The possibility of delaying full implementation of the car-tax repeal is also being discussed, Mr. Tillett said, but the governor and his staff are waiting on numbers from the holiday shopping season before making a final decision.

Mr. Gilmore's budget must be submitted by Dec. 20.

House Majority Leader H. Morgan Griffith, Salem Republican, said he doesn't mind scaling back some projects and programs to allow for the full repeal, but he said it will depend on the final growth projections.

"If we are close, I can see cutting some fat out of the budget," Mr. Griffith said, noting that if the final number is near 5.4 percent, he could see working the books. But if growth falls to 3.2 percent, the governor should look at delaying the full effect of the repeal, he said.

Such a delay, Mr. Griffith said, would not constitute a "break of a promise."

Delegate Clifton A. Woodrum, Roanoke Democrat, said he thinks Mr. Gilmore ought to rethink repealing the car tax.

"I certainly think that we have to look at postponing any implementation or even rolling it back," Mr. Woodrum said. "I think we have to come to our senses and realize that we can't do all of this. It seems like an emerging financial crisis."

Delegate Jay DeBoer, Petersburg Democrat, said Mr. Gilmore's admission is an "I-told-you-so moment."

"It's a great big pigeon that's come home to roost," Mr. DeBoer said.

The governor and the Republicans should prepare to suffer the political fallout, Mr. DeBoer and others said.

Mr. Gilmore's promise to repeal the car tax is closely identified with two other Republican officeholders weighing bids for the governor's post, Attorney General Mark L. Earley and Lt. Gov. John Hager.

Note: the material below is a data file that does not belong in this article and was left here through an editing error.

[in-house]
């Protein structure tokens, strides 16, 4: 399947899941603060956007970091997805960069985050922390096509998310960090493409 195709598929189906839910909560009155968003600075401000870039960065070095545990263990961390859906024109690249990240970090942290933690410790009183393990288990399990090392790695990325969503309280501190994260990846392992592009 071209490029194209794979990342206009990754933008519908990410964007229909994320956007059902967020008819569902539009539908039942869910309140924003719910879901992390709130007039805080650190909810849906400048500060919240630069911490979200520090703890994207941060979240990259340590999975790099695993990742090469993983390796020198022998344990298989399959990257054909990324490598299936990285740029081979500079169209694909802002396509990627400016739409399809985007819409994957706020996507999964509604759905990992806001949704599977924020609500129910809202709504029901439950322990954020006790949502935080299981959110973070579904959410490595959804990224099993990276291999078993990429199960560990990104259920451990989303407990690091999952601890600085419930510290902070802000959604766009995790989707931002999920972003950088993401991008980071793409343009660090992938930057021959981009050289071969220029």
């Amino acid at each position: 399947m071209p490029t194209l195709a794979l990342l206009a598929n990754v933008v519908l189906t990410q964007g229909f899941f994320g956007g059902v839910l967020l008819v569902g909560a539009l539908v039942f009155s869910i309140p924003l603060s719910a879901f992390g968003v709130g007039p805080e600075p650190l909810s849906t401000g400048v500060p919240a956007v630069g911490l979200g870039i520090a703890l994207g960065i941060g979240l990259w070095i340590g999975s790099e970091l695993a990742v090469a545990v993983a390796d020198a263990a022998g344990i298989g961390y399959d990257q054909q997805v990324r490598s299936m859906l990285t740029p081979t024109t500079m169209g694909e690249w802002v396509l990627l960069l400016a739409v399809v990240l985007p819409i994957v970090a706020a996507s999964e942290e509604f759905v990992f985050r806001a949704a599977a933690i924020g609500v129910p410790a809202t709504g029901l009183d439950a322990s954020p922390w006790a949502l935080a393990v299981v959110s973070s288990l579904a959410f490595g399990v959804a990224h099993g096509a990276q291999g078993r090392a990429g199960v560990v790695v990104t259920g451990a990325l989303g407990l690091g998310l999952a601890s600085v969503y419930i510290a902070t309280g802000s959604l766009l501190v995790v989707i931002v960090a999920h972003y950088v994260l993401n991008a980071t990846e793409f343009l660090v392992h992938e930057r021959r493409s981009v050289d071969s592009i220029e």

Mr. Callahan said he isn't sure how either Mr. Hager or Mr. Earley should handle the issue, but he warned presumed Democratic gubernatorial candidate Mark R. Warner to avoid the subject.

"If he starts attacking it, he's dead meat," Mr. Callahan said.

Steve Jarding, Mr. Warner's chief of staff, said the Northern Virginia businessman understands that voters want the car tax repealed.

"I think this is an issue bigger than any candidate," Mr. Jarding said. "We don't have to make it an issue it already is one."

Mr. Jarding said if the car tax isn't repealed, there may be a voter backlash against both Mr. Hager and Mr. Earley, since they came in as a "team" with Mr. Gilmore.

"The potential is there," Mr. Jarding said.

Mark J. Rozell, a political science professor at Catholic University in the District of Columbia, agreed that voters will hold the GOP responsible.

"It's a thorny issue for the Republican ticket next year," Mr. Rozell said.

Quintin Kendall, Mr. Earley's campaign manager, said his candidate stands by the effort to repeal the car tax, acknowledging that it helped Mr. Earley ascend to his current post.

"There is no question that reducing and cutting the car tax was the cornerstone for victory for the entire Republican ticket," Mr. Kendall said. "If elected governor, he will work for full repeal of the car tax."